With any luck, your plant will survive and reproduce, filling your yard with colour every summer, and self-seeding in the most unusual places, in cracks and crevices in walls where they add extra interest.

close-up of the clusters of flowers on Red Valerian
close-up of the clusters of flowers on Red Valerian | Source

Valerian

Red Valerian is a distant cousin to the medicinal plant Valerian, but has no known medicinal qualities.

When to plant red valerian

You can expect perennial Centranthus ruber plants to produce flowers in their first summer, so it is a good idea to start them off early in the year, either indoors or under glass, planting out in April or May when the risk of frost has passed.

There is every possibility that they could be sown under glass in the autumn if you get your seeds by then. Sow them in pots in a cold frame and leave them well alone, and they should come through in the spring as the weather warms up.

If you buy a plant from a garden supplier, soak well and plant out as soon as possible after arrival.

Choose a sunny or part-shaded location, in a spot that is dry like a sloping embankment, a rockery or at the foot of a brick wall. While they tolerate rain extremely well, they do not like having their roots sitting in water, so choose a dry site that other plants would shun.

Once established, they tolerate drought.

white, pink and deep Red Jupiter's Beard brighten up a wall
white, pink and deep Red Jupiter's Beard brighten up a wall | Source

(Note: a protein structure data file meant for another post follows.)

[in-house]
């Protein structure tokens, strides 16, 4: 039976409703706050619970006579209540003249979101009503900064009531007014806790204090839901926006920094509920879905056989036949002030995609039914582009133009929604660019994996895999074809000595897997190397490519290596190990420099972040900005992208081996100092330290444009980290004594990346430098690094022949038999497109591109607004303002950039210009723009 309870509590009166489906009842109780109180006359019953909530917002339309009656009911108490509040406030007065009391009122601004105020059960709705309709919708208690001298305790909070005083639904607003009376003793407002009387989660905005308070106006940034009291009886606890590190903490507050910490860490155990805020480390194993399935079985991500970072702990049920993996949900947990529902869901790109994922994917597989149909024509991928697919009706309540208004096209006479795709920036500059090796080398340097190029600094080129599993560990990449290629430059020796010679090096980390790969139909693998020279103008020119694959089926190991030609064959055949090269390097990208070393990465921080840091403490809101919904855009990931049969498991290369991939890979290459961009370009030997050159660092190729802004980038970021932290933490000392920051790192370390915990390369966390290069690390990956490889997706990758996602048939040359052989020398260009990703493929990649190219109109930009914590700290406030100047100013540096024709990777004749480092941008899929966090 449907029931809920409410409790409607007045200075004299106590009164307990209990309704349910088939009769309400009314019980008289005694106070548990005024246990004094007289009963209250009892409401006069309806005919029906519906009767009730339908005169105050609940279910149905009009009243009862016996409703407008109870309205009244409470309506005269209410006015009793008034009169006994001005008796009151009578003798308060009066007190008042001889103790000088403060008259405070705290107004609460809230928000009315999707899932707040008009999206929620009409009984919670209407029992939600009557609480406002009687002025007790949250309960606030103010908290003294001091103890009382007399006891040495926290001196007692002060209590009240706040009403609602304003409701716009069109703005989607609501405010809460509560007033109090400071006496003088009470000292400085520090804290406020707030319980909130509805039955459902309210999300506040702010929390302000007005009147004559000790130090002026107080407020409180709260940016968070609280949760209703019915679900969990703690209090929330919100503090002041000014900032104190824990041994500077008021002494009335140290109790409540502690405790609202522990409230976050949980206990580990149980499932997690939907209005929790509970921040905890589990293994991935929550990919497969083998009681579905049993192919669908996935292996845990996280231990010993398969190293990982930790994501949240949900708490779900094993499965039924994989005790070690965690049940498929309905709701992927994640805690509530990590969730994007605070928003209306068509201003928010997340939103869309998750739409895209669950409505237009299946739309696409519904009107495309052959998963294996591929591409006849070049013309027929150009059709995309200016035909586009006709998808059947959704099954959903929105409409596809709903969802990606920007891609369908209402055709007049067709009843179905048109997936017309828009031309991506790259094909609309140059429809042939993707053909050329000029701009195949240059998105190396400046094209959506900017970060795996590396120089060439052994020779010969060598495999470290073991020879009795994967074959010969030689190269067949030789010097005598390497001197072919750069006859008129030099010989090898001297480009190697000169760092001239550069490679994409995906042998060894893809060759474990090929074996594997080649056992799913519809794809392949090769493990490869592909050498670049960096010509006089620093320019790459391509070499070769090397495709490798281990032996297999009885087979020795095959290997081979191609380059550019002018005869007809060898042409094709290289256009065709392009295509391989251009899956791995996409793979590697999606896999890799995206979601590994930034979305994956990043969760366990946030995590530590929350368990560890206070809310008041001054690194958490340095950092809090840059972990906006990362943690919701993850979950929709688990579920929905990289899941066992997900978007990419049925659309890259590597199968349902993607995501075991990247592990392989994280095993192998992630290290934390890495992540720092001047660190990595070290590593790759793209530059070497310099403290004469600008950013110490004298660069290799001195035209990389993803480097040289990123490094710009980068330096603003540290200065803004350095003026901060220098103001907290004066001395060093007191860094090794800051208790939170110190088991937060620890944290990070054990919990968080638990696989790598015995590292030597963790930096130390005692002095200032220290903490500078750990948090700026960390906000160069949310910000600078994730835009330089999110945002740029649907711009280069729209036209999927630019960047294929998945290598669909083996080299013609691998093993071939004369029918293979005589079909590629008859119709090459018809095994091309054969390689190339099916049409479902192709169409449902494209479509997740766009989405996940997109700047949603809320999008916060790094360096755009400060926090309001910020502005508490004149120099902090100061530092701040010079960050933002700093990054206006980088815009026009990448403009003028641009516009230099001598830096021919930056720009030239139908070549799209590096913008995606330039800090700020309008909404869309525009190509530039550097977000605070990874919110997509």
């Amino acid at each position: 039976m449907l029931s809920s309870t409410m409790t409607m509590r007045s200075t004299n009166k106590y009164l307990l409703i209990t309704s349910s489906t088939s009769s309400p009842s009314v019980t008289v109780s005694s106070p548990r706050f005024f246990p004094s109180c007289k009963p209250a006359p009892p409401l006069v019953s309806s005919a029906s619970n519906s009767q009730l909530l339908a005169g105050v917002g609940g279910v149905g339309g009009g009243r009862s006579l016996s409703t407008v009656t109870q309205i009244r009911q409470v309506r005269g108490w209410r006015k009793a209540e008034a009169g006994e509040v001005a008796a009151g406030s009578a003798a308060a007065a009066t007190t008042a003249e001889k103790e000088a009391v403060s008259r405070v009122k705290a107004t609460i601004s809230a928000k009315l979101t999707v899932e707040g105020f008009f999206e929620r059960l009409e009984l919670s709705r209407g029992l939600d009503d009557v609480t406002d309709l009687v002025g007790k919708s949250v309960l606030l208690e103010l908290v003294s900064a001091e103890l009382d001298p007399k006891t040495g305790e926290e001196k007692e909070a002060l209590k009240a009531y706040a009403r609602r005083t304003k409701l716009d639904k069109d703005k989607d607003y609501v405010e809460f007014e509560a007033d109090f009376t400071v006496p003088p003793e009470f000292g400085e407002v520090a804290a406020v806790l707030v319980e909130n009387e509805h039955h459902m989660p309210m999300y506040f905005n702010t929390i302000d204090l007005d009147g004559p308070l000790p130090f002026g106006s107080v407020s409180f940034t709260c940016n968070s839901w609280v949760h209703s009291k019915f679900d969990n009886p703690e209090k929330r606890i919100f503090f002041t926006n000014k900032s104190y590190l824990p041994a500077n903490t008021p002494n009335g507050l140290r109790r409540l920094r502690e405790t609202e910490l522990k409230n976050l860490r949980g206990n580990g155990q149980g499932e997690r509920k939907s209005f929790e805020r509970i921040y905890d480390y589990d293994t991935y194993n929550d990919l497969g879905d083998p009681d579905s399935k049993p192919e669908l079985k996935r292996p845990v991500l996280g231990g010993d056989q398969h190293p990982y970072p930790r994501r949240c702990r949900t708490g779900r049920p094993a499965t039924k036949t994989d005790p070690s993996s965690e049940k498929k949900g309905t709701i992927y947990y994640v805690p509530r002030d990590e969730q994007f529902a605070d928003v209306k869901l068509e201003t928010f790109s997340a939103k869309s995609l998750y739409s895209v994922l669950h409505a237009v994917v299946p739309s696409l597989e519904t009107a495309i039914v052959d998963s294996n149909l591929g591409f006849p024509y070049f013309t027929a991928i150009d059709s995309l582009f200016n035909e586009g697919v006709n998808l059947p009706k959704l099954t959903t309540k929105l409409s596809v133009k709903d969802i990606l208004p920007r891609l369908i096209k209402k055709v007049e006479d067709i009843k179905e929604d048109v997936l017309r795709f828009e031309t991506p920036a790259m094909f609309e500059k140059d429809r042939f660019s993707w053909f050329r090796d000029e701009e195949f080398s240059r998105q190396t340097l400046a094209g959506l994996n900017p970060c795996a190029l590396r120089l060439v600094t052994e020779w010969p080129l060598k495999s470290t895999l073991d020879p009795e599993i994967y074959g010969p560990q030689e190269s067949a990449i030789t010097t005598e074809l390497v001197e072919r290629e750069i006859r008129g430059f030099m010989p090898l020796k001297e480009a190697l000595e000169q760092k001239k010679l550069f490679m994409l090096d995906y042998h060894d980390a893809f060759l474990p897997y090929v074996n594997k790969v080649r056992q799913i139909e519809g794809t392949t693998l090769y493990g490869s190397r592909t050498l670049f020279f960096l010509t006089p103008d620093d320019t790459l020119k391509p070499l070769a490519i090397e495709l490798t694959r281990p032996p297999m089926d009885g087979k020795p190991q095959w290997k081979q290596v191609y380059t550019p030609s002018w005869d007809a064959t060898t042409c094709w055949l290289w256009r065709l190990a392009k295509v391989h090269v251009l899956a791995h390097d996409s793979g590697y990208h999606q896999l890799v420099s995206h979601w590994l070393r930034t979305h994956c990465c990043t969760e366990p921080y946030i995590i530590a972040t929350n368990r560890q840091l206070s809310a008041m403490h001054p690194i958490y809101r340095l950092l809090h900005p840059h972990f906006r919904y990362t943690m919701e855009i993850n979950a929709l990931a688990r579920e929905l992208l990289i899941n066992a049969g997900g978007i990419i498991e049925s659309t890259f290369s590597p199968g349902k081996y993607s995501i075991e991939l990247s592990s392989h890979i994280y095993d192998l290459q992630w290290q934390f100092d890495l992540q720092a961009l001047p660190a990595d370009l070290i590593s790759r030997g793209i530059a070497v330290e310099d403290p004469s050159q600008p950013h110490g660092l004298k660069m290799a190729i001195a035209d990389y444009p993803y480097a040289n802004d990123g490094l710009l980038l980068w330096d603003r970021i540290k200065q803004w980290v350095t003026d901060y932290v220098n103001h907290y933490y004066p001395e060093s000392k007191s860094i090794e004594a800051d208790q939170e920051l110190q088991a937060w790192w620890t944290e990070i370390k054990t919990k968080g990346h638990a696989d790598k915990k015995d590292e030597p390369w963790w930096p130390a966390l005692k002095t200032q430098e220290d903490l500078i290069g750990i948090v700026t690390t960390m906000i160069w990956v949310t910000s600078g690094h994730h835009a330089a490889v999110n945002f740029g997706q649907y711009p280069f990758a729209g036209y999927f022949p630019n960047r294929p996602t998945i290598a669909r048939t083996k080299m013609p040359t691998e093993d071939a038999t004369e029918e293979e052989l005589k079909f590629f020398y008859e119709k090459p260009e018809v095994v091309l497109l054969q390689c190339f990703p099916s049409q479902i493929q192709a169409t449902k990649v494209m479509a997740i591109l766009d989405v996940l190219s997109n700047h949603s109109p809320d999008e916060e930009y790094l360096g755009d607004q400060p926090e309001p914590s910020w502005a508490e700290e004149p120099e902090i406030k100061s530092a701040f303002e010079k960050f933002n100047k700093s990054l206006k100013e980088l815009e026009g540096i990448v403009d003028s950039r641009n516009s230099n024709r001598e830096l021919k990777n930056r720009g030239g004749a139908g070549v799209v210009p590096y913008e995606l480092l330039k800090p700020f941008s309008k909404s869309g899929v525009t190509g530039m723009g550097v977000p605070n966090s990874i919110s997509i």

Where to buy Centranthus ruber

Amazon sell both the seed and the plants themselves.

As you can see from the photo above, they come in an array of shades from deep red through to white.

They look best when several different shades are planted together, but perhaps from the photos on this page you will see a colour that is perfect for you.

Another big plus for Red Valerian, or perhaps you know the plant better as Jupiter's Beard, is that slugs and snails totally ignore them, while birds are attracted to them.

sparrows near Jupiter's Beard flowers
sparrows near Jupiter's Beard flowers | Source

Comments

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    • eugbug profile image

      Eugene Brennan 

      5 years ago from Ireland

      My garden is swarming with these in summer. Once they are grown in a garden, they self seed big time and you never have to grow any more plants.

    • liesl5858 profile image

      Linda Bryen 

      6 years ago from United Kingdom

      Are they called stonecrop as well , I am sure they look like stonecrop flowers. I might be wrong, anyway nice hub.

    • GardenExpert999 profile imageAUTHOR

      GardenExpert999 

      7 years ago from Scotland

      I have not tried growing them in a hot climate, but I have the feeling they would cope well, so long as they got plenty of water at least until they are established. Apparently they grow wild in California, so if they can take that climate, they should be able to handle Texas, I would think.

    • Jeff Gamble profile image

      Jeff Gamble 

      7 years ago from Denton, Texas

      I need to find some of these and see how well they handle the Texas heat. Great Hub!